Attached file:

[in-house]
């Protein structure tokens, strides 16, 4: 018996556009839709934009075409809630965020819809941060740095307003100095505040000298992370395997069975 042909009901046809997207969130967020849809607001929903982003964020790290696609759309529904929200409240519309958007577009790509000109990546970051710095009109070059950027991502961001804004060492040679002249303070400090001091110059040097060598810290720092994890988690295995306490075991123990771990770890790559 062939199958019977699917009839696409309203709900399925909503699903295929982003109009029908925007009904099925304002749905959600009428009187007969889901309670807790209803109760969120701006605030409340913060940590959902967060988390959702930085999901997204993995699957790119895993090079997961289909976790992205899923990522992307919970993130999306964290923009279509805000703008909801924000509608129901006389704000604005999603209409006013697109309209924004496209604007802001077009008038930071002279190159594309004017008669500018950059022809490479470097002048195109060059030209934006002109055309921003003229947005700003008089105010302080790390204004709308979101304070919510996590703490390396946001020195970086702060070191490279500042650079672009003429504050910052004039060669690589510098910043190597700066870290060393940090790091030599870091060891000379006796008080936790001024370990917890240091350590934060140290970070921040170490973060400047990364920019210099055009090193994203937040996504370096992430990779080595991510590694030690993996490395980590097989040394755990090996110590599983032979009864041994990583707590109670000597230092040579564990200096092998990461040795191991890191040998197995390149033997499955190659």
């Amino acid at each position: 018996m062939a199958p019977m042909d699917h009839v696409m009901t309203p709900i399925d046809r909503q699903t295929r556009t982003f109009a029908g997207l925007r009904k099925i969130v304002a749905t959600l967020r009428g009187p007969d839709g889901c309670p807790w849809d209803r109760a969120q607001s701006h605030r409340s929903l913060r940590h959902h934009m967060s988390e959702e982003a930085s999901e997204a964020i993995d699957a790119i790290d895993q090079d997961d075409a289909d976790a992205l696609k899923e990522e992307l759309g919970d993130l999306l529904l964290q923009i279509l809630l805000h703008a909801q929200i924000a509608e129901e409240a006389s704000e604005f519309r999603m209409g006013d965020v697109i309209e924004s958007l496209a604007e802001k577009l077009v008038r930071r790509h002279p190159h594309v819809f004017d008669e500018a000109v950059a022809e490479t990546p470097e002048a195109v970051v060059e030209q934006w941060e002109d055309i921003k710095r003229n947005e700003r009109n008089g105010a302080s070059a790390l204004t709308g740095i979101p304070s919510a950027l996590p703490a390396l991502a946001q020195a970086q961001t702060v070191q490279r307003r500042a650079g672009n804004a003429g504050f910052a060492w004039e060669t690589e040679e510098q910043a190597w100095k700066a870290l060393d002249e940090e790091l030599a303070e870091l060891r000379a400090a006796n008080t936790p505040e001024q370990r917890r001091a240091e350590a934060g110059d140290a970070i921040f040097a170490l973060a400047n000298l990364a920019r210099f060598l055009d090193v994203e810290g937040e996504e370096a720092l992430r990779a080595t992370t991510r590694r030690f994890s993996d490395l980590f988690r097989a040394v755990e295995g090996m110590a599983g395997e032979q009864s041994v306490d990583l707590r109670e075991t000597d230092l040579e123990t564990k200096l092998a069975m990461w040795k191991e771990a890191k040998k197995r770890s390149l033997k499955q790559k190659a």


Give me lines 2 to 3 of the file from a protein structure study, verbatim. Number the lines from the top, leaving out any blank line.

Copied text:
């Protein structure tokens, strides 16, 4: 018996556009839709934009075409809630965020819809941060740095307003100095505040000298992370395997069975 042909009901046809997207969130967020849809607001929903982003964020790290696609759309529904929200409240519309958007577009790509000109990546970051710095009109070059950027991502961001804004060492040679002249303070400090001091110059040097060598810290720092994890988690295995306490075991123990771990770890790559 062939199958019977699917009839696409309203709900399925909503699903295929982003109009029908925007009904099925304002749905959600009428009187007969889901309670807790209803109760969120701006605030409340913060940590959902967060988390959702930085999901997204993995699957790119895993090079997961289909976790992205899923990522992307919970993130999306964290923009279509805000703008909801924000509608129901006389704000604005999603209409006013697109309209924004496209604007802001077009008038930071002279190159594309004017008669500018950059022809490479470097002048195109060059030209934006002109055309921003003229947005700003008089105010302080790390204004709308979101304070919510996590703490390396946001020195970086702060070191490279500042650079672009003429504050910052004039060669690589510098910043190597700066870290060393940090790091030599870091060891000379006796008080936790001024370990917890240091350590934060140290970070921040170490973060400047990364920019210099055009090193994203937040996504370096992430990779080595991510590694030690993996490395980590097989040394755990090996110590599983032979009864041994990583707590109670000597230092040579564990200096092998990461040795191991890191040998197995390149033997499955190659």
């Amino acid at each position: 018996m062939a199958p019977m042909d699917h009839v696409m009901t309203p709900i399925d046809r909503q699903t295929r556009t982003f109009a029908g997207l925007r009904k099925i969130v304002a749905t959600l967020r009428g009187p007969d839709g889901c309670p807790w849809d209803r109760a969120q607001s701006h605030r409340s929903l913060r940590h959902h934009m967060s988390e959702e982003a930085s999901e997204a964020i993995d699957a790119i790290d895993q090079d997961d075409a289909d976790a992205l696609k899923e990522e992307l759309g919970d993130l999306l529904l964290q923009i279509l809630l805000h703008a909801q929200i924000a509608e129901e409240a006389s704000e604005f519309r999603m209409g006013d965020v697109i309209e924004s958007l496209a604007e802001k577009l077009v008038r930071r790509h002279p190159h594309v819809f004017d008669e500018a000109v950059a022809e490479t990546p470097e002048a195109v970051v060059e030209q934006w941060e002109d055309i921003k710095r003229n947005e700003r009109n008089g105010a302080s070059a790390l204004t709308g740095i979101p304070s919510a950027l996590p703490a390396l991502a946001q020195a970086q961001t702060v070191q490279r307003r500042a650079g672009n804004a003429g504050f910052a060492w004039e060669t690589e040679e510098q910043a190597w100095k700066a870290l060393d002249e940090e790091l030599a303070e870091l060891r000379a400090a006796n008080t936790p505040e001024q370990r917890r001091a240091e350590a934060g110059d140290a970070i921040f040097a170490l973060a400047n000298l990364a920019r210099f060598l055009d090193v994203e810290g937040e996504e370096a720092l992430r990779a080595t992370t991510r590694r030690f994890s993996d490395l980590f988690r097989a040394v755990e295995g090996m110590a599983g395997e032979q009864s041994v306490d990583l707590r109670e075991t000597d230092l040579e123990t564990k200096l092998a069975m990461w040795k191991e771990a890191k040998k197995r770890s390149l033997k499955q790559k190659a």